A team of researchers from Purdue University is taking cues from nature to inspire fast-acting robotics with chameleon-like reflexes capable of grabbing and maneuvering items with astonishing speed. With stretchable polymers, they say these soft robots could inform efficiency in future robot manufacturing.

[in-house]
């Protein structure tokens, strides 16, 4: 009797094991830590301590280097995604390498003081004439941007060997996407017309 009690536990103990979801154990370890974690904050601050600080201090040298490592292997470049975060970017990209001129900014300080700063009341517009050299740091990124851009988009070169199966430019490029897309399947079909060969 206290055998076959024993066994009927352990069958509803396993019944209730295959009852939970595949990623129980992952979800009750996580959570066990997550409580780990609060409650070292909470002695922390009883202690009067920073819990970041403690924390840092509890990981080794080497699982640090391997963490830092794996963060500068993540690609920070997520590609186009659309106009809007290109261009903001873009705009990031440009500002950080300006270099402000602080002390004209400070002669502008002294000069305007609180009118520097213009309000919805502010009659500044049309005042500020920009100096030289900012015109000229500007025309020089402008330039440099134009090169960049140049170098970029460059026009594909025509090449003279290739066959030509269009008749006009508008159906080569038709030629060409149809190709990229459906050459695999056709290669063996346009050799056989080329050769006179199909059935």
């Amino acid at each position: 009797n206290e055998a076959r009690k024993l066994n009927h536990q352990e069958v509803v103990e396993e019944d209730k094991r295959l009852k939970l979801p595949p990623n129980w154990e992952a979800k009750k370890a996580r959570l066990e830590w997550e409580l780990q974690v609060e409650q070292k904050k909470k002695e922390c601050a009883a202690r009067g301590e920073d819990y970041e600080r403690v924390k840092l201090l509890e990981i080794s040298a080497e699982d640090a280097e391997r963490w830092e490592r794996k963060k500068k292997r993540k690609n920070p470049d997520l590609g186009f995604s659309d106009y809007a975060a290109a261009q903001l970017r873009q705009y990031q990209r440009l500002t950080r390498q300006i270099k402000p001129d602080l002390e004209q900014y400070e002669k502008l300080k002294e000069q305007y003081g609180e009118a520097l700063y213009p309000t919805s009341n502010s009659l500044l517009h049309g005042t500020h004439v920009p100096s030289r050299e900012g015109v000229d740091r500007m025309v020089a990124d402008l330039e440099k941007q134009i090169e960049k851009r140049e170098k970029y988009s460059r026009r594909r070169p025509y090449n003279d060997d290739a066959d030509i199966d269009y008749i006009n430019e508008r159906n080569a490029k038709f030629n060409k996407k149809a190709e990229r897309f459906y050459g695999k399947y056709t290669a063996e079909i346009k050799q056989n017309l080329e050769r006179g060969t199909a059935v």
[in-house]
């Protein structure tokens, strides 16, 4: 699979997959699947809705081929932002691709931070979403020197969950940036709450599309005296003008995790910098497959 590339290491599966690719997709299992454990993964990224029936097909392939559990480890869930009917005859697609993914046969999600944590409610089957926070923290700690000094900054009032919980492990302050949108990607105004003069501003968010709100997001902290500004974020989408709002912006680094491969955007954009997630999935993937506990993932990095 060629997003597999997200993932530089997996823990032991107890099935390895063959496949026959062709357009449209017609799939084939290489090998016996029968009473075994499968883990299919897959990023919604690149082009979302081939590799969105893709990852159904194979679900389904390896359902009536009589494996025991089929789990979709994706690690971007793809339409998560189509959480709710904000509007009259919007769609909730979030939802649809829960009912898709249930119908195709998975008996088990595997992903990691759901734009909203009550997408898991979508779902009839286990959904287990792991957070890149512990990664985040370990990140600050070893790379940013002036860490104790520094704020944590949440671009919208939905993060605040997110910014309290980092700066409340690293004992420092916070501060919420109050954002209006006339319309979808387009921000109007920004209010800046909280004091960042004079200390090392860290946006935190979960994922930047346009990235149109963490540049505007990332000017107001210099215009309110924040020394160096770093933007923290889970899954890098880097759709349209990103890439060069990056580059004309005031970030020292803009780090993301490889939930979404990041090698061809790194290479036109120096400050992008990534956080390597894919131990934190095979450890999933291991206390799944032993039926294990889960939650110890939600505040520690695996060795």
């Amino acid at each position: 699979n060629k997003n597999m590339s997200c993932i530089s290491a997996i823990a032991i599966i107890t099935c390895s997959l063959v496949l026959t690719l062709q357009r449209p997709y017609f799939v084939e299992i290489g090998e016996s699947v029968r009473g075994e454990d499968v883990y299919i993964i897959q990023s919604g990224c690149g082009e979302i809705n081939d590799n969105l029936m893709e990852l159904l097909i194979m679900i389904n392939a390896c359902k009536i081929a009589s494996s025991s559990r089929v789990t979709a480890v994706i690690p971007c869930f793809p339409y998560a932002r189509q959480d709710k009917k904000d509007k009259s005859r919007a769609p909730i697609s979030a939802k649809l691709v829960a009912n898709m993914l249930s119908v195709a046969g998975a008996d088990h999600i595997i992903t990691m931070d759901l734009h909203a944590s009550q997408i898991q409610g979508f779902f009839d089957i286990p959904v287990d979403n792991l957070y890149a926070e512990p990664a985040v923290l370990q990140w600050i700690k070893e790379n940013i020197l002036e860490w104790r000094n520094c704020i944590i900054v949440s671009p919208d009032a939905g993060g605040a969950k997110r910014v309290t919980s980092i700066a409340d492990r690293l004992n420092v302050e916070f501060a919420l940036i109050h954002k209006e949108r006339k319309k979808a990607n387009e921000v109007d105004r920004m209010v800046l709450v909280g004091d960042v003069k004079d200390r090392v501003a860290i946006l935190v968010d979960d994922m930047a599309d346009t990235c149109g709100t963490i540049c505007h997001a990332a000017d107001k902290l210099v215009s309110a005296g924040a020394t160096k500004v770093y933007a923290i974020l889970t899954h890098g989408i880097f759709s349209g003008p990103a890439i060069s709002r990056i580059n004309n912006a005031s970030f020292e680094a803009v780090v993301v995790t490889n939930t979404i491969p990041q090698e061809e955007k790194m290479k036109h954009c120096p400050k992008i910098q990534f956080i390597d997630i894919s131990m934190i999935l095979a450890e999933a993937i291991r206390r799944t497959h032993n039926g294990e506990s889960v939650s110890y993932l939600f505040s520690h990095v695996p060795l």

High-powered and high-speed, the robots get their power from their elastic energy, or capability to expand to various degrees in order to move quickly. Internal pneumatic channels expand with pressure to snap and grab, yet are able to release their hold on an object by contracting. It all comes from biomimicry: the hyper-elastic tendons in woodpeckers, the snapping speed of Venus flytraps, and of course the quick-firing tongues of chameleons. One of the robots is capable of expanding up to five times its own length and can catch and retrieve a live flying beetle in just 120 milliseconds. (Tell that to the fruit flies haunting your kitchen.)